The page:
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  • Republic of Moldova

    Republic of Moldova


    Since its declaration of independence in 1991, Moldova has undergone a period of transition with numerous reforms. Until the global economic crisis, the Moldovan economy had an average annual GDP growth rate of 5.6% from 2001 to 2008, led by a consumption boom driven by remittances and foreign direct investment (FDI). In 2009, the financial crisis caused a fall in remittances and a corresponding 6% contraction in GDP, but the country recovered quickly, with GDP growth returning to a high positive level in 2010 (6.9%). Considered a “lower-middle” income country, with a GNI per capita of US$1,810 in 2010, Moldova has a “medium” Human Development Index (HDI) of 0.649 and is ranked 111th of 187 countries. Nevertheless, Moldova remains one of the least developed countries in the European and CIS region and faces a number of development challenges.

    • Poverty and inequality
    • Labour migration and heavy reliance on remittances
    • Labour and skills shortages
    • Political instability and internal conflict
    • Weak governance and corruption


    • Export concentration, weak competitiveness, low productive capacity and trade deficit
    • Market concentration
    • Limited access to finance
    • Cumbersome regulatory and business environment
    • Underdeveloped physical and quality infrastructure


    The primary goal and fundamental policy priority of the Government of Moldova is European integration. In early 2010, negotiations began for an Association Agreement with the EU, as a replacement for the 1998 Partnership and Cooperation Agreement. It is believed that the country will achieve its political and development objectives most efficiently by implementing EU commitments.

    The National Development Strategy 2008-2011 defines five objectives for the country’s development, which are to:

    • Strengthen democracy based on the rule of law and respect for human rights;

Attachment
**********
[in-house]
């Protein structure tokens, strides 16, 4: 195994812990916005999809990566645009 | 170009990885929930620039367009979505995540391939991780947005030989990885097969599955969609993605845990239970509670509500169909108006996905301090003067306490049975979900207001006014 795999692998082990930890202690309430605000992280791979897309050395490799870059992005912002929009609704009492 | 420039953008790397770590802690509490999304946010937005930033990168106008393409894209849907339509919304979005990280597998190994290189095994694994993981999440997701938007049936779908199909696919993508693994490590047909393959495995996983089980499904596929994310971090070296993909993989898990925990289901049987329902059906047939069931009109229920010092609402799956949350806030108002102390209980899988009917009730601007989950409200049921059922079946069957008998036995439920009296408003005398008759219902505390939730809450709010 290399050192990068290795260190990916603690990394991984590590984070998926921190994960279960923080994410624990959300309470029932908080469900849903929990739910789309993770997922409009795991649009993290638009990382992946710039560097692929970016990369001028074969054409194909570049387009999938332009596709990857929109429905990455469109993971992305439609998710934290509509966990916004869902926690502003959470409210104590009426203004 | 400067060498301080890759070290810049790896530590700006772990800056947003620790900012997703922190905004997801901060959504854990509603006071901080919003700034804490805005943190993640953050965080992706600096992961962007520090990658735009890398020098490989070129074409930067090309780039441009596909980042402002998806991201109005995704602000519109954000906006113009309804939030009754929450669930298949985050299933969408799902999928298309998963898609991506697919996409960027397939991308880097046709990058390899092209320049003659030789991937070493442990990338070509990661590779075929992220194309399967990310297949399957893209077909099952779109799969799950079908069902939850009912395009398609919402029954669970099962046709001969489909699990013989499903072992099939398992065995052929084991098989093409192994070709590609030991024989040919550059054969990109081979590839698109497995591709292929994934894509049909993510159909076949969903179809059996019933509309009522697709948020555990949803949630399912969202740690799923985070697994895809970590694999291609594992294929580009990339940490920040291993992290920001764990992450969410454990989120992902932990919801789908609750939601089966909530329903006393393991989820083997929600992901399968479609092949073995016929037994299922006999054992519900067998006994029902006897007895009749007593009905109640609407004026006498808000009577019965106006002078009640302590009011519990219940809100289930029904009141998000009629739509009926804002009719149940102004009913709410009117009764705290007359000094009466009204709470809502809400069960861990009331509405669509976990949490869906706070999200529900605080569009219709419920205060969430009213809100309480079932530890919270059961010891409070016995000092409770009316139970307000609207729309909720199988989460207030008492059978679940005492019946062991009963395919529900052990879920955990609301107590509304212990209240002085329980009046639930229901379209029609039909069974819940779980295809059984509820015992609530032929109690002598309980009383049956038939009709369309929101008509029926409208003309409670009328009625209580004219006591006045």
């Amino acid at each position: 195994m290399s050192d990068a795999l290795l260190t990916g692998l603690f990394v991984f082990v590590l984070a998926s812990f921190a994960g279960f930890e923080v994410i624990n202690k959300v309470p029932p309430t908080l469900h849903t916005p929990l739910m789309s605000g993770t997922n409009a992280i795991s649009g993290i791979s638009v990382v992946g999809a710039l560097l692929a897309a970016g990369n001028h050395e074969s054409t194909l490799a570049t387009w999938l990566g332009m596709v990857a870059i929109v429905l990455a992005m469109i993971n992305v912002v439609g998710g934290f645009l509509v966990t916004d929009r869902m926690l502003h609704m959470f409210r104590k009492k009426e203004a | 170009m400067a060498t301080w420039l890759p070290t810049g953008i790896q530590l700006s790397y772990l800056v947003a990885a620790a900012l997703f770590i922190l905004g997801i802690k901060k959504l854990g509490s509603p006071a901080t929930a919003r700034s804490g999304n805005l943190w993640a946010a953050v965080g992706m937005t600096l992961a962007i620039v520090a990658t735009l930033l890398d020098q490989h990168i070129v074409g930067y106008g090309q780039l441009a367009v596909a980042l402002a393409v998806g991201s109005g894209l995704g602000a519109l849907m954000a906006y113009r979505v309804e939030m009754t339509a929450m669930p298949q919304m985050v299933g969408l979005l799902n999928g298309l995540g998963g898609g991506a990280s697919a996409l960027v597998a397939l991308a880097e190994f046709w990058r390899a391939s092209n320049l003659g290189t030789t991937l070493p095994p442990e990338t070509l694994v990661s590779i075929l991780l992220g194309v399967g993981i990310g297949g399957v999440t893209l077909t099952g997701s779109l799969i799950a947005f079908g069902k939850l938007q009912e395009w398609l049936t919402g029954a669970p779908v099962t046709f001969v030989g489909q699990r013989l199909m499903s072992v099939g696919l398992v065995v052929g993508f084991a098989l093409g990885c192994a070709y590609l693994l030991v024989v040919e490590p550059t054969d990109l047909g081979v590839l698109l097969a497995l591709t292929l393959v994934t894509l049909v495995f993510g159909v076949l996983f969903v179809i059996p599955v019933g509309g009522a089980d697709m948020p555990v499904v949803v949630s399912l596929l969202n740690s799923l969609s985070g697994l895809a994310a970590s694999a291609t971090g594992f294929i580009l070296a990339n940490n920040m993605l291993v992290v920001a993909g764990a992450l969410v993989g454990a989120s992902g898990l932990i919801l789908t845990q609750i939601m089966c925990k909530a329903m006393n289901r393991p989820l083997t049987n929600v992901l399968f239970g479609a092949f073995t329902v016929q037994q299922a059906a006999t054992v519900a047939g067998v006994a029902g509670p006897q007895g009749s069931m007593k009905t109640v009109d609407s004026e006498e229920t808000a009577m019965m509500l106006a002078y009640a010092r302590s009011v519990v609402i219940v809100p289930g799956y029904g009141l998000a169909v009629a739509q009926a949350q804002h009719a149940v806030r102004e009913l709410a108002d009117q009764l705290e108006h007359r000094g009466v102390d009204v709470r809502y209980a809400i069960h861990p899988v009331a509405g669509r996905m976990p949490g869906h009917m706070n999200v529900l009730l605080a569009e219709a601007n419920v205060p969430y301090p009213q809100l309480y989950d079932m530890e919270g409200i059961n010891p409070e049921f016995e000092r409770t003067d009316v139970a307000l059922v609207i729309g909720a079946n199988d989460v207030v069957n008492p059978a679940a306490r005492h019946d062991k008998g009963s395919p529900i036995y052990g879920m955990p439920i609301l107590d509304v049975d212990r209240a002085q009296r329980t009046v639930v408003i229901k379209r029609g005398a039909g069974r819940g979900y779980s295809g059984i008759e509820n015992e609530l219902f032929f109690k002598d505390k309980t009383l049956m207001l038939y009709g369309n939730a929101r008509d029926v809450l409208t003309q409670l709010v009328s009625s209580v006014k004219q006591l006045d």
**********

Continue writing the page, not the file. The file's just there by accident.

• Settle the Transnistrian conflict and reintegrate the country;
    • Enhance national economic competitiveness;
    • Develop human resources, enhance employment and promote social inclusion; and
    • Ensure regional development.

    Two areas are also outlined as a prerequisite for the above-mentioned priorities: ensuring macroeconomic stability; and consolidating the capacity of local and central public administration.


    More detailed information on the Republic of Moldova can be found here. 

    Trade and Tariff Graphs

    Graphs of the country’s export markets, its export performance in a key sector and tariffs exporters of a sample product face.
    Trademap sample Trademap sample: The map uses color codes to illustrate the relative size of different markets in the overall exports of the country shown in pink.
    Trademap sample Trademap sample: The vertical axis shows import values by key importing countries, while the horizontal axis shows export values by the country for the same sector. I.e. the country has gained market share in the case of an importing country at the bottom right of chart and lost market share for countries top left. The size of circles is proportional to market size.
    Market access map sample Market access map sample: The world map shows trade values and tariff levels for a key export product by importing countries. Color codes indicate protection levels. Red circles denote trade volumes.

    Trade and Investment Data

    Detailed data on the country’s export performance, key imports and foreign investment, grouped by product and service categories (HS and BOP).

    Trade Information Sources

    A listing of country specific print and online publications on trade related topics. Includes information from both ITC and external sources.

    Trade Contacts

    The most important trade contacts, including importers’ and exporters’ associations, trade support institutions, trade promotion organizations and institutions providing business development assistance.